Draw vs Approached - What's the difference?

draw | approached |

As verbs the difference between draw and approached

is that draw is (lb) to move or develop something while approached is (approach).

As a noun draw

is the result of a contest in which neither side has won; a tie.




  • (lb) To move or develop something.
  • #To sketch; depict with lines; to produce a picture with pencil, crayon, chalk, etc. on paper, cardboard, etc.
  • #*(Oliver Goldsmith) (1730-1774)
  • #*:A flattering painter who made it his care / To draw men as they ought to be, not as they are.
  • #*(Matthew Prior) (1664-1721)
  • #*:Can I, untouched, the fair one's passions move, / Or thou draw beauty and not feel its power?
  • #*{{quote-book, year=1963, author=(Margery Allingham), title=(The China Governess)
  • , chapter=3 citation , passage=Sepia Delft tiles surrounded the fireplace, their crudely drawn Biblical scenes in faded cyclamen blending with the pinkish pine, while above them, instead of a mantelshelf, there was an archway high enough to form a balcony with slender balusters and a tapestry-hung wall behind.}}
  • #To deduce or infer.
  • #:
  • #(lb) (of drinks, especially tea) To leave temporarily so as to allow the flavour to increase.
  • #:
  • #(lb) To take or procure from a place of deposit; to call for and receive from a fund, etc.
  • #:
  • #To take into the lungs; to inhale.
  • #*
  • #*:Serene, smiling, enigmatic, she faced him with no fear whatever showing in her dark eyes.She put back a truant curl from her forehead where it had sought egress to the world, and looked him full in the face now, drawing a deep breath which caused the round of her bosom to lift the lace at her throat.
  • #*1979 , (Monty Python), (Always Look on the Bright Side of Life)
  • #*:So always look on the bright side of death / Just before you draw your terminal breath
  • #(lb) To move; to come or go.
  • #:
  • #:
  • #:
  • #(lb) To obtain from some cause or origin; to infer from evidence or reasons; to deduce from premises; to derive.
  • #*(Edmund Burke) (1729-1797)
  • #*:We do not draw the moral lessons we might from history.
  • # To withdraw.
  • #*(William Shakespeare) (1564-1616)
  • #*:Go, wash thy face, and draw thy action.
  • #(lb) To draw up (a document).
  • #:
  • #*(William Shakespeare) (1564-1616)
  • #*:Clerk, draw a deed of gift.
  • (lb) To exert or experience force.
  • #(lb) To drag, pull.
  • #*
  • , chapter=4, title= Lord Stranleigh Abroad , passage=“[…] No rogue e’er felt the halter draw , with a good opinion of the law, and perhaps my own detestation of the law arises from my having frequently broken it.
  • #*1918 , (Edgar Rice Burroughs), , Chapter VIII
  • #*:Lys shuddered, and I put my arm around her and drew her to me; and thus we sat throughout the hot night. She told me of her abduction and of the fright she had undergone, and together we thanked God that she had come through unharmed, because the great brute had dared not pause along the danger-infested way.
  • #*
  • #*:At the last moment Mollie, the foolish, pretty white mare who drew Mr. Jones's trap, came mincing daintily in, chewing at a lump of sugar.
  • #(lb) To pull; to exert strength in drawing anything; to have force to move anything by pulling.
  • #:
  • #:
  • #To pull out (as a gun from a holster, or a tooth).
  • #:
  • #To undergo the action of pulling or dragging.
  • #:
  • #(lb) To pull back the bowstring and its arrow in preparation for shooting.
  • #(of curtains, etc.) To close.
  • #:
  • #(lb) To take the top card of a deck into hand.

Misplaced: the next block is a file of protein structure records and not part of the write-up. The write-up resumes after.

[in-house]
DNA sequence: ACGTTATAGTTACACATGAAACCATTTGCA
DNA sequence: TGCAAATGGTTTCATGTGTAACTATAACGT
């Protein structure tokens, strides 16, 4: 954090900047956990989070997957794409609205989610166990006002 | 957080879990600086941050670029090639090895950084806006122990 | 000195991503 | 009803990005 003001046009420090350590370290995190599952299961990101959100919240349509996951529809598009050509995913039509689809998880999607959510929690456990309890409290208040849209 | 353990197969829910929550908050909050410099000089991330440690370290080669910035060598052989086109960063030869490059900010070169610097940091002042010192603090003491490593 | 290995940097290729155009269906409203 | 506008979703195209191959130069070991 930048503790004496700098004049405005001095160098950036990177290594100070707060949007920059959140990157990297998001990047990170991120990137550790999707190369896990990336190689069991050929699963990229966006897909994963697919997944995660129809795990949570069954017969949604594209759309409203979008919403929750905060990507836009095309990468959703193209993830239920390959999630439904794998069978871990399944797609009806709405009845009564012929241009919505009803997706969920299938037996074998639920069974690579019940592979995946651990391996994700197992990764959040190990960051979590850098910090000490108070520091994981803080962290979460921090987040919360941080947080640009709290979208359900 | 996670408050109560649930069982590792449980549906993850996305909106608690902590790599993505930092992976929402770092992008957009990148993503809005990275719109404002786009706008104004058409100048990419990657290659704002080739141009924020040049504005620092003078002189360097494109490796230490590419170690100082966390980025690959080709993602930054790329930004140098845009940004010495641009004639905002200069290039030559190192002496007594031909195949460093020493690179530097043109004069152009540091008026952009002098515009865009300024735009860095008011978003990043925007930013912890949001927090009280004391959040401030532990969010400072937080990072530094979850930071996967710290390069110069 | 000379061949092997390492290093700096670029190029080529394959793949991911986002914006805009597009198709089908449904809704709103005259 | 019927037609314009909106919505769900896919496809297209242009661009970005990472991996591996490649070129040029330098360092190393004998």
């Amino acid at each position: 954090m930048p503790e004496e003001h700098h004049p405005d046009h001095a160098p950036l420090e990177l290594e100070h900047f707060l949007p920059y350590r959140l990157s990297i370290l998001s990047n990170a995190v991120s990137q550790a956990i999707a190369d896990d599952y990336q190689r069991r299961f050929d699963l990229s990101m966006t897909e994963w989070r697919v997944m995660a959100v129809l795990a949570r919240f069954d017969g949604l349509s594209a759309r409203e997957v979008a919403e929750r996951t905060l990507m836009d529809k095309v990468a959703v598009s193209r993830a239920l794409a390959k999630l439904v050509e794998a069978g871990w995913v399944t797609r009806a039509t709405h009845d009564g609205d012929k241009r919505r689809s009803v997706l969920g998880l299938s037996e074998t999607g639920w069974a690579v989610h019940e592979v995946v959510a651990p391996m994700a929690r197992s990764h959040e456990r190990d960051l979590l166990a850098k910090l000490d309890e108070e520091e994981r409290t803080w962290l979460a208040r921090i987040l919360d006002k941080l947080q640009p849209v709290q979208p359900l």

• #:
  • To remove or separate or displace.
  • #To extract a liquid, or cause a liquid to come out, primarily water or blood.
  • #:
  • #*Bible, (w) iv. 11
  • #*:The woman saith unto him, Sir, thou hast nothing to draw with, and the well is deep.
  • #*(George Cheyne) (1671-1743)
  • #*:Spirits, by distillations, may be drawn out of vegetable juices, which shall flame and fume of themselves.
  • #To drain by emptying; to suck dry.
  • #*1705 , Richard Wiseman], ''[http://books.google.com.au/books?id=P5EIAAAAQAAJ&pg=PA303&dq=%22wiseman+on+tumours%22&hl=en&sa=X&ei=kIu-UsSULcvbkAWjoYDICw&ved=0CDYQ6AEwAQ#v=onepage&q=%22wiseman%20on%20tumours%22&f=false Tumours, Gun Shot Wounds, &c.
  • #*:Sucking and drawing the breast dischargeth the milk as fast as it can be generated.
  • #(lb) To extract; to force out; to elicit; to derive.
  • #*(William Shakespeare) (1564-1616)
  • #*:until you had drawn oaths from him
  • #To sink in water; to require a depth for floating.
  • #:
  • #*(William Shakespeare) (1564-1616)
  • #*:Greater hulks draw deep.
  • # To work as an epispastic; said of a blister, poultice, etc.
  • # To have a draught; to transmit smoke, gases, etc.
  • #:
  • #(lb) To consume, for example, power.
  • #:
  • (lb) To change in size or shape.
  • #To extend in length; to lengthen; to protract; to stretch.
  • #:
  • #*(William Shakespeare) (1564-1616)
  • #*:How long her face is drawn !
  • #*(John Richard Green) (1837-1883)
  • #*:the huge Offa's dike which he drew from the mouth of Wye to that of Dee
  • #(lb) To become contracted; to shrink.
  • #*(Francis Bacon) (1561-1626)
  • #*:to draw into less room
  • (lb) To attract or be attracted.
  • #To attract.
  • #:
  • #*, chapter=5
  • , title= Mr. Pratt's Patients , passage=When you're well enough off so's you don't have to fret about anything but your heft or your diseases you begin to get queer, I suppose. And the queerer the cure for those ailings the bigger the attraction. A place like the Right Livers' Rest was bound to draw' freaks, same as molasses ' draws flies.}}
  • #*{{quote-book, year=1935, author= George Goodchild
  • , title=Death on the Centre Court, chapter=5 , passage=By one o'clock the place was choc-a-bloc. […] The restaurant was packed, and the promenade between the two main courts and the subsidiary courts was thronged with healthy-looking youngish people, drawn to the Mecca of tennis from all parts of the country.}}